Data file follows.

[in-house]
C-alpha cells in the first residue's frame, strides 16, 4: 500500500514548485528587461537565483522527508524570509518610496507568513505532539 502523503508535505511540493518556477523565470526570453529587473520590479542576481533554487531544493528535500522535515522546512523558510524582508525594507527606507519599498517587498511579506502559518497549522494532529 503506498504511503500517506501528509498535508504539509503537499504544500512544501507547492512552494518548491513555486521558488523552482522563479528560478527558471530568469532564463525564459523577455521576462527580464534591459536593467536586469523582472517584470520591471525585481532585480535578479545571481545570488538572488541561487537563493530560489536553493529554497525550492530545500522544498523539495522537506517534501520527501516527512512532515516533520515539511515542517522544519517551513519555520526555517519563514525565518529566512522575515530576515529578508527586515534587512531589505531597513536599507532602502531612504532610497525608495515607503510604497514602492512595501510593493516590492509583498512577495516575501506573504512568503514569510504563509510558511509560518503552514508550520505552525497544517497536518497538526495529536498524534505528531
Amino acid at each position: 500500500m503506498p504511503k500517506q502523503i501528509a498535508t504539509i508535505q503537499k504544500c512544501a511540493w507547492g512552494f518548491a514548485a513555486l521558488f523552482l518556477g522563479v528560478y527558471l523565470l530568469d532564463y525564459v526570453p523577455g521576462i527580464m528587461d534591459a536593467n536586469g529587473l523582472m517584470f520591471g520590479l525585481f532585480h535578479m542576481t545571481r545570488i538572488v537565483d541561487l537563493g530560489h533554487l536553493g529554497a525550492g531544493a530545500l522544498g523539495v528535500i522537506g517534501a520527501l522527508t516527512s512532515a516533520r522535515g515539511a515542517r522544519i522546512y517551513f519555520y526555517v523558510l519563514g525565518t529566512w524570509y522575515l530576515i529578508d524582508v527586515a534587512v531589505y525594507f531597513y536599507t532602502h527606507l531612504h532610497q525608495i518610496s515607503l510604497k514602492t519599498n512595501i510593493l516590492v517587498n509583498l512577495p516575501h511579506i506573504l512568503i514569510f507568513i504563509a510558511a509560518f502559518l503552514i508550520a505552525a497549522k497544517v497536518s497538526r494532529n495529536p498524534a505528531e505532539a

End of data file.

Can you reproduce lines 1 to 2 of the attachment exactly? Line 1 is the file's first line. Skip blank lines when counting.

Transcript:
[in-house]
C-alpha cells in the first residue's frame, strides 16, 4: 500500500514548485528587461537565483522527508524570509518610496507568513505532539 502523503508535505511540493518556477523565470526570453529587473520590479542576481533554487531544493528535500522535515522546512523558510524582508525594507527606507519599498517587498511579506502559518497549522494532529 503506498504511503500517506501528509498535508504539509503537499504544500512544501507547492512552494518548491513555486521558488523552482522563479528560478527558471530568469532564463525564459523577455521576462527580464534591459536593467536586469523582472517584470520591471525585481532585480535578479545571481545570488538572488541561487537563493530560489536553493529554497525550492530545500522544498523539495522537506517534501520527501516527512512532515516533520515539511515542517522544519517551513519555520526555517519563514525565518529566512522575515530576515529578508527586515534587512531589505531597513536599507532602502531612504532610497525608495515607503510604497514602492512595501510593493516590492509583498512577495516575501506573504512568503514569510504563509510558511509560518503552514508550520505552525497544517497536518497538526495529536498524534505528531